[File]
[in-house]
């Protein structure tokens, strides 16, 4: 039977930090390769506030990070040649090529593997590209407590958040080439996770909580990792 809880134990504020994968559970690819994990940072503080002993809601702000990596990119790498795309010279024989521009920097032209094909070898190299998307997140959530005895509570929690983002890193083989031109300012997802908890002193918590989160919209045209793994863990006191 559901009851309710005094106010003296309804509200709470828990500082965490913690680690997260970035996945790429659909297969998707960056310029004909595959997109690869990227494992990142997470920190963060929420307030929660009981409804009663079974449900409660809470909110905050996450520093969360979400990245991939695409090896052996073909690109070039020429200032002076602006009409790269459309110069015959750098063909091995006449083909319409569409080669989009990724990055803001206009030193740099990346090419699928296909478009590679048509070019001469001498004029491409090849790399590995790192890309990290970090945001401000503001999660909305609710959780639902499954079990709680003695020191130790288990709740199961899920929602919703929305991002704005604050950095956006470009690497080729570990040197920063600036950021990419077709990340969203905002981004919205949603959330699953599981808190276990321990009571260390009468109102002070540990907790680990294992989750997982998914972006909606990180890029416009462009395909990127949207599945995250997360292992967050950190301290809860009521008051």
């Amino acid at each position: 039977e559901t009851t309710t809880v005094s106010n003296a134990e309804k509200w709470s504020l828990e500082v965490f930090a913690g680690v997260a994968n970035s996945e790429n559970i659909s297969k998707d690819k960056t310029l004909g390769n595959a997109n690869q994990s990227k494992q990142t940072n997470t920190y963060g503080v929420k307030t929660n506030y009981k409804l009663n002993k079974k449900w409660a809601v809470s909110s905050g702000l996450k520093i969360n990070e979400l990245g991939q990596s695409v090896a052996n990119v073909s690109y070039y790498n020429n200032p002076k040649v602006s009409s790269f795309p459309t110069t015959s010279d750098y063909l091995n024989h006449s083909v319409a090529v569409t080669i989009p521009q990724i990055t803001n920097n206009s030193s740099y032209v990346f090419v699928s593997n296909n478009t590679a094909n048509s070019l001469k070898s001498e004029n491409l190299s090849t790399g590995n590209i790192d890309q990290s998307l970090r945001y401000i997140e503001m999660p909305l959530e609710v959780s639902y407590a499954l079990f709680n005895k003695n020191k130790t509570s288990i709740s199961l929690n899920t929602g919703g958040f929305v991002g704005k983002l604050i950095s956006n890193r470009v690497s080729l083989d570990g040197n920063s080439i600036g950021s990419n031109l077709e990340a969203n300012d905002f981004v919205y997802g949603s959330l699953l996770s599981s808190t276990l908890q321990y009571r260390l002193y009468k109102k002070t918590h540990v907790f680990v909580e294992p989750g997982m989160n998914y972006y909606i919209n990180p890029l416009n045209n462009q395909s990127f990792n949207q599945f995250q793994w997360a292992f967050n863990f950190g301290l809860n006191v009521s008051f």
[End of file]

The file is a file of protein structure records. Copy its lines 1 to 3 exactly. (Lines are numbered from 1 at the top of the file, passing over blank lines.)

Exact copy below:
[in-house]
């Protein structure tokens, strides 16, 4: 039977930090390769506030990070040649090529593997590209407590958040080439996770909580990792 809880134990504020994968559970690819994990940072503080002993809601702000990596990119790498795309010279024989521009920097032209094909070898190299998307997140959530005895509570929690983002890193083989031109300012997802908890002193918590989160919209045209793994863990006191 559901009851309710005094106010003296309804509200709470828990500082965490913690680690997260970035996945790429659909297969998707960056310029004909595959997109690869990227494992990142997470920190963060929420307030929660009981409804009663079974449900409660809470909110905050996450520093969360979400990245991939695409090896052996073909690109070039020429200032002076602006009409790269459309110069015959750098063909091995006449083909319409569409080669989009990724990055803001206009030193740099990346090419699928296909478009590679048509070019001469001498004029491409090849790399590995790192890309990290970090945001401000503001999660909305609710959780639902499954079990709680003695020191130790288990709740199961899920929602919703929305991002704005604050950095956006470009690497080729570990040197920063600036950021990419077709990340969203905002981004919205949603959330699953599981808190276990321990009571260390009468109102002070540990907790680990294992989750997982998914972006909606990180890029416009462009395909990127949207599945995250997360292992967050950190301290809860009521008051």
């Amino acid at each position: 039977e559901t009851t309710t809880v005094s106010n003296a134990e309804k509200w709470s504020l828990e500082v965490f930090a913690g680690v997260a994968n970035s996945e790429n559970i659909s297969k998707d690819k960056t310029l004909g390769n595959a997109n690869q994990s990227k494992q990142t940072n997470t920190y963060g503080v929420k307030t929660n506030y009981k409804l009663n002993k079974k449900w409660a809601v809470s909110s905050g702000l996450k520093i969360n990070e979400l990245g991939q990596s695409v090896a052996n990119v073909s690109y070039y790498n020429n200032p002076k040649v602006s009409s790269f795309p459309t110069t015959s010279d750098y063909l091995n024989h006449s083909v319409a090529v569409t080669i989009p521009q990724i990055t803001n920097n206009s030193s740099y032209v990346f090419v699928s593997n296909n478009t590679a094909n048509s070019l001469k070898s001498e004029n491409l190299s090849t790399g590995n590209i790192d890309q990290s998307l970090r945001y401000i997140e503001m999660p909305l959530e609710v959780s639902y407590a499954l079990f709680n005895k003695n020191k130790t509570s288990i709740s199961l929690n899920t929602g919703g958040f929305v991002g704005k983002l604050i950095s956006n890193r470009v690497s080729l083989d570990g040197n920063s080439i600036g950021s990419n031109l077709e990340a969203n300012d905002f981004v919205y997802g949603s959330l699953l996770s599981s808190t276990l908890q321990y009571r260390l002193y009468k109102k002070t918590h540990v907790f680990v909580e294992p989750g997982m989160n998914y972006y909606i919209n990180p890029l416009n045209n462009q395909s990127f990792n949207q599945f995250q793994w997360a292992f967050n863990f950190g301290l809860n006191v009521s008051f």